New Delhi-born Suvir Saran is rocketing toward the top of the Indian food scene in the United States with his fresh take on Indian-style home cooking.
It’s what he taught in his popular cooking classes at NYU. It’s the theme he established at the New York restaurant Amma, where he and co-chef Hemant Mathur attracted critical praise and a serious following. It’s what he and Mathur cook now at the highly regarded restaurant Devi, which opened, also in New York, last year.
It’s the topic of his book “Indian Home Cooking,” coauthored by Stephanie Lyness (Clarkson Potter; $32.50). And this summer he’ll try it out on the toughest of audiences, Indians in India.
Saran, 32, and Mathur will open and be partners in a restaurant on Connaught Circle in New Delhi in July or August. Devi’s owner, Rakesh Aggarwal, is also behind this project, and the food will be similar.
“We are both excited and a little nervous,” Saran said in a phone interview. Except for tourists and students, Indians prefer to eat at home, and he worries that going out for home cooking may not appeal.
Saran’s home cooking is anything but mundane. This is the food he grew up with in New Delhi (as the son of a well-connected Indian bureaucrat), ate as he traveled through India, wrote down as recipes as he watched Panditji, the family cook. It’s embellished with choice dishes gleaned from grandmothers, mothers and aunts of friends.
It has made a hit at Devi, where, according to Saran, half of the customers are Indian. And in a twist on the usual process of cookbook creation in which a chef documents his or her best-known dishes and signature techniques after showcasing them at a restaurant, Saran’s recipes came first and Devi’s menu grew from them. About 80% of the restaurant’s menu came from the cookbook’s pages.
At Devi, says Saran, “We give the diner on one plate a meal like an Indian would eat at home.” For example, tandoori lamb chops would be accompanied by crispy potatoes with cumin, apple or quince chutney and grape raita -- a meal easy to duplicate with the book.
Saran’s creative, freewheeling style is flexible, never dogmatic. If recipes call for obscure ingredients such as black salt, he suggests easily obtainable alternatives. The taste may be affected, but minimally.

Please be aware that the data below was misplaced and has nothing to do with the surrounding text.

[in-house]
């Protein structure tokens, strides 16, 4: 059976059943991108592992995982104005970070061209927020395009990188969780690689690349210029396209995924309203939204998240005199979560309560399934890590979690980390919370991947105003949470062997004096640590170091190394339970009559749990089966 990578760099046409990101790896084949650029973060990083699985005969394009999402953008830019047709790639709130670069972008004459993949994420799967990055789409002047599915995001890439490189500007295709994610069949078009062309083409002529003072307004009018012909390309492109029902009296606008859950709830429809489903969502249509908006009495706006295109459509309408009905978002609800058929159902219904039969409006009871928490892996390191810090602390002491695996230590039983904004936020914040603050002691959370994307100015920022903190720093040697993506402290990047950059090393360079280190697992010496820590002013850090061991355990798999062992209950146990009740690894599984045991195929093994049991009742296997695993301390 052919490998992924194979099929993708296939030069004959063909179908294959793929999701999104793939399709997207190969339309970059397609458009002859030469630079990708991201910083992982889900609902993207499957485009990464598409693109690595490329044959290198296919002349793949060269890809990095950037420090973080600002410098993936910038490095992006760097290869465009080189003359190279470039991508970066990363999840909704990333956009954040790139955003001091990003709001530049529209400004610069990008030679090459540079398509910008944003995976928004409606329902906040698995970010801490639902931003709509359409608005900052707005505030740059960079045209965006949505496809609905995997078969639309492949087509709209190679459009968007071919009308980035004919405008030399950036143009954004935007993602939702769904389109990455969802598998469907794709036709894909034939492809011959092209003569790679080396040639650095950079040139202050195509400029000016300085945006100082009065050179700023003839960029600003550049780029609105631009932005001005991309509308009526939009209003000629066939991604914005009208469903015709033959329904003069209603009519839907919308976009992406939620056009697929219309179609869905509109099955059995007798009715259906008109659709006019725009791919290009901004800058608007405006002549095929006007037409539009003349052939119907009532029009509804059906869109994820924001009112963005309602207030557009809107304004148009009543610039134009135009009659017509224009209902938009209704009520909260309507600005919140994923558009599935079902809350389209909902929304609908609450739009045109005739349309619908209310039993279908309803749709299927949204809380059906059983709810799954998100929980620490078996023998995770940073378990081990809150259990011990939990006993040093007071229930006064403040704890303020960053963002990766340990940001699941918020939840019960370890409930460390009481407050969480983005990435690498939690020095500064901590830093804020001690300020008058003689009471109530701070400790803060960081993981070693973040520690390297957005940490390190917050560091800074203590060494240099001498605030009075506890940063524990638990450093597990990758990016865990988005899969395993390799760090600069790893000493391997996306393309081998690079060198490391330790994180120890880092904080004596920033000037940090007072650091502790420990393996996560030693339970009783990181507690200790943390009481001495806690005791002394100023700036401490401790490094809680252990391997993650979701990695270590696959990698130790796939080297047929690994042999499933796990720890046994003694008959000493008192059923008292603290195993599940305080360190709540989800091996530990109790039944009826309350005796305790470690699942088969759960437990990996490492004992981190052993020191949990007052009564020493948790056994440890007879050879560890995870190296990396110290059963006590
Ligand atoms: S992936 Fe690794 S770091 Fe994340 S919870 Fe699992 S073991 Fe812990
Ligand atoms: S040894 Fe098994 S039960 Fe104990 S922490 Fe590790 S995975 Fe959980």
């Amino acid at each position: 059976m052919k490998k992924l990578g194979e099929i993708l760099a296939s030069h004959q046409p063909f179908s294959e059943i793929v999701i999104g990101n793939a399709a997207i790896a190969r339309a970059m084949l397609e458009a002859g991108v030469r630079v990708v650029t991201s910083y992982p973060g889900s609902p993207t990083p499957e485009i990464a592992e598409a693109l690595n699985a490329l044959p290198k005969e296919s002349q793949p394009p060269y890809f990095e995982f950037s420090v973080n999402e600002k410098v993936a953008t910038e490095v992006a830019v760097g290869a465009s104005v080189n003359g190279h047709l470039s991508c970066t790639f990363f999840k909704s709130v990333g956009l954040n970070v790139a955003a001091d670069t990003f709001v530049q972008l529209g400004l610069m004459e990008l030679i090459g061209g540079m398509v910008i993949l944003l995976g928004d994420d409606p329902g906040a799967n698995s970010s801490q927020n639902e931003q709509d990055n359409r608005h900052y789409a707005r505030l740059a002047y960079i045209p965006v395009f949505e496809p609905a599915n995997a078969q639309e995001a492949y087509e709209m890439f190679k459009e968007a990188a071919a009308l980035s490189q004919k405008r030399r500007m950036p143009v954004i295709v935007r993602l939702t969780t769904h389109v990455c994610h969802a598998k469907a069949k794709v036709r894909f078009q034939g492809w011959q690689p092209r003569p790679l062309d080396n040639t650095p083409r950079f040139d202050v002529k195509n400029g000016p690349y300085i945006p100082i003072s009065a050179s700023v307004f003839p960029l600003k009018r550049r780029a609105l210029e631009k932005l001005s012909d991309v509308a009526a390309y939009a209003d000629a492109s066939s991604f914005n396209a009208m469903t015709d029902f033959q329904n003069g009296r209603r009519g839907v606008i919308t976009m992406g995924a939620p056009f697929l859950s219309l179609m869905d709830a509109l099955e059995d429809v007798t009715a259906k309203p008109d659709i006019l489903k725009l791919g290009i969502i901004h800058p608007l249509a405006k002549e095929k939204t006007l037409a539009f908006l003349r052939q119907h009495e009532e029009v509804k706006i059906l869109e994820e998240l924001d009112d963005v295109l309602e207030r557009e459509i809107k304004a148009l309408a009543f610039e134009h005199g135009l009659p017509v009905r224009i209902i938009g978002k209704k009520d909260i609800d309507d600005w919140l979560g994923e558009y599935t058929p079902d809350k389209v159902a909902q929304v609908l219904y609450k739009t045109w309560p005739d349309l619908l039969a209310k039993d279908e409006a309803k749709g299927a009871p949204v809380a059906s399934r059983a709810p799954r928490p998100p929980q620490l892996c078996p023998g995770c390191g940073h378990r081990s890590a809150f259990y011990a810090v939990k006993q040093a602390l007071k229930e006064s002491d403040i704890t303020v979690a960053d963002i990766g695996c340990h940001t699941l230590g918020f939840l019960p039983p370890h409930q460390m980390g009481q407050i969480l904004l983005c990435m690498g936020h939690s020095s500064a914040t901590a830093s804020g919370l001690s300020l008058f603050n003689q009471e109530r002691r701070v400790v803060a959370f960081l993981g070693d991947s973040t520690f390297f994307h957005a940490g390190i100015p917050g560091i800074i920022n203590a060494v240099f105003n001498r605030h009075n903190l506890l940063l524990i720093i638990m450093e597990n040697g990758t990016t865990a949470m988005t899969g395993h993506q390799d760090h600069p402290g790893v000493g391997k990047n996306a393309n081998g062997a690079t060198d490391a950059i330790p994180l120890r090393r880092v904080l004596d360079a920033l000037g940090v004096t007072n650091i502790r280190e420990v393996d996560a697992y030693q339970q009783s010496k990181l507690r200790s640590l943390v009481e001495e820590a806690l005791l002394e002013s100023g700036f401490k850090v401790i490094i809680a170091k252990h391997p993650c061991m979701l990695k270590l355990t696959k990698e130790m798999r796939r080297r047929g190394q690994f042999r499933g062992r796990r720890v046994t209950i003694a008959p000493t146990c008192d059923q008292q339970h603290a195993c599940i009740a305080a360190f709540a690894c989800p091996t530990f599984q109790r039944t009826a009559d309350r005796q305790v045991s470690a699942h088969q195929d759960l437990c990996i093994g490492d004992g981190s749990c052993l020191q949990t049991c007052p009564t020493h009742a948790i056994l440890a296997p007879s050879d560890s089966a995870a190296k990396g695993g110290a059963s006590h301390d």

“I make sure other spices are used so that the dish is not robbed of its flavor,” he says. Indians, like all home cooks, adjust recipes according to what is on hand rather than following them exactly, Saran points out.
These days Indian ingredients are readily available in many metropolitan areas in the U.S. and also online, so anyone can stock up on black mustard seeds, black salt, urad dal (black lentils), kalonji (nigella, also known as onion seeds) and the like.
Indian fresh cheese, paneer, is harder to obtain. However, Saran has come up with a workable substitute: ricotta cheese baked in a loaf pan. Although I had trouble with this unorthodox procedure (the cheese burned in my oven), it turned out well in The Times test kitchen; one taster said that Saran’s saag paneer (called “Indian cheese in an herbed green sauce” in the book) was the best version of this dish that she had come across.
I had very good results with the recipe called “my sister’s favorite corn curry,” a creamy dish seasoned with ground green chiles, cumin, ginger, curry leaves and cilantro. The taste and texture are remarkable. Also wonderful is south Indian-style chicken with curry leaves and black peppercorns, Saran’s take on a Chettinad dish from Tamil Nadu state.
Degrees of difficulty
Some of Saran’s recipes are complex; others are super-easy. I would make potatoes braised in a fragrant yogurt sauce only if I had hours to spare, but peeling tiny potatoes, grinding spices and cooking in several stages pays off: The dish disappeared in a flash at an Indian vegetarian potluck.
Mangalore fried shrimp, on the other hand, couldn’t have been easier: They’re marinated with spices available in any well-stocked kitchen and cook in less than five minutes. The shrimp are colorful, and the flavor is bright and appealing.
Interestingly, Saran is a vegetarian, “but I do cheat and eat meat when I am traveling,” he says. And he cooks it beautifully, as in a lamb curry with coriander and garam masala, set apart from ordinary north Indian lamb curries by the addition of coconut and curry leaves.
Not everything is spelled out in the cookbook. The fenugreek leaves that Saran suggests adding to saag paneer aren’t listed in the ingredients, and I’m not sure what he means when he calls for a fresh hot green chile -- a fat jalapeno, a slim small serrano? The choice would make a difference. These quibbles aren’t stumbling blocks. As with all cookbooks, the recipes may require adjustments.
Saran’s book will appeal to experienced cooks as well as beginners who know little about the cuisine. It’s not another basic Indian cookbook that sets forth the dishes best known to Americans; rather, it presents ideas that are fresh and off the beaten track.
Warmly personal, it offers more than 150 recipes that, for the most part, are practical and easy to make, yet the flavors are complex and interesting.
Even if one has quite a few Indian cookbooks, this one is worth acquiring for its original and accessible approach.